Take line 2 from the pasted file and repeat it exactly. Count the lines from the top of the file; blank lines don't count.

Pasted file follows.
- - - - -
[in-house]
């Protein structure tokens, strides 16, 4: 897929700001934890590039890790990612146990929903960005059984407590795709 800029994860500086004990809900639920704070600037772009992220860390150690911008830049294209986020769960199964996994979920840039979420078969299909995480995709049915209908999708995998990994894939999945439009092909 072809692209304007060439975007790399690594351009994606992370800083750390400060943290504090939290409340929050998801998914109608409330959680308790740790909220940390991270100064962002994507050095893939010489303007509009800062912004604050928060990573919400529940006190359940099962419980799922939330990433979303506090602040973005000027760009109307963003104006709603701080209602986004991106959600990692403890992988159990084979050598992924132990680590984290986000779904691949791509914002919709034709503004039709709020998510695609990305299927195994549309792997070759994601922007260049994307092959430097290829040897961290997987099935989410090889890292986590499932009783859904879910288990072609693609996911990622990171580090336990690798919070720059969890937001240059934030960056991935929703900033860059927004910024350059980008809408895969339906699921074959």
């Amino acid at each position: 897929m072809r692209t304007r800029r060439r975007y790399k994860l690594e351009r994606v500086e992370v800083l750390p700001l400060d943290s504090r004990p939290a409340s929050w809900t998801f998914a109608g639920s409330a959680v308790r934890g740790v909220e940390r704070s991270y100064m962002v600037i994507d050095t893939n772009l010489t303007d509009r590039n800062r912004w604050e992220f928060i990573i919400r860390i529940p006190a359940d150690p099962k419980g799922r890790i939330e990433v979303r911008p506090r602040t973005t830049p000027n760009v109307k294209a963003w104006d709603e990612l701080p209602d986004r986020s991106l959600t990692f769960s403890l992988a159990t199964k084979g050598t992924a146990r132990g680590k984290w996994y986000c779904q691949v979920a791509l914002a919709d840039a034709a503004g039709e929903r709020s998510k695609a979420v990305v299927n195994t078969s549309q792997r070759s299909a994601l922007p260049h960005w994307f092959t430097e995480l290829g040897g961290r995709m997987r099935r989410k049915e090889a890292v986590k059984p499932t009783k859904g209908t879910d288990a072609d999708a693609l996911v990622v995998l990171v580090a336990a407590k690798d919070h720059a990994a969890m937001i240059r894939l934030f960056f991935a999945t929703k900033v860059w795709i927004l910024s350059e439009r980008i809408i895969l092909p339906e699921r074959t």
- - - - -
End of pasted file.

């Protein structure tokens, strides 16, 4: 897929700001934890590039890790990612146990929903960005059984407590795709 800029994860500086004990809900639920704070600037772009992220860390150690911008830049294209986020769960199964996994979920840039979420078969299909995480995709049915209908999708995998990994894939999945439009092909 072809692209304007060439975007790399690594351009994606992370800083750390400060943290504090939290409340929050998801998914109608409330959680308790740790909220940390991270100064962002994507050095893939010489303007509009800062912004604050928060990573919400529940006190359940099962419980799922939330990433979303506090602040973005000027760009109307963003104006709603701080209602986004991106959600990692403890992988159990084979050598992924132990680590984290986000779904691949791509914002919709034709503004039709709020998510695609990305299927195994549309792997070759994601922007260049994307092959430097290829040897961290997987099935989410090889890292986590499932009783859904879910288990072609693609996911990622990171580090336990690798919070720059969890937001240059934030960056991935929703900033860059927004910024350059980008809408895969339906699921074959």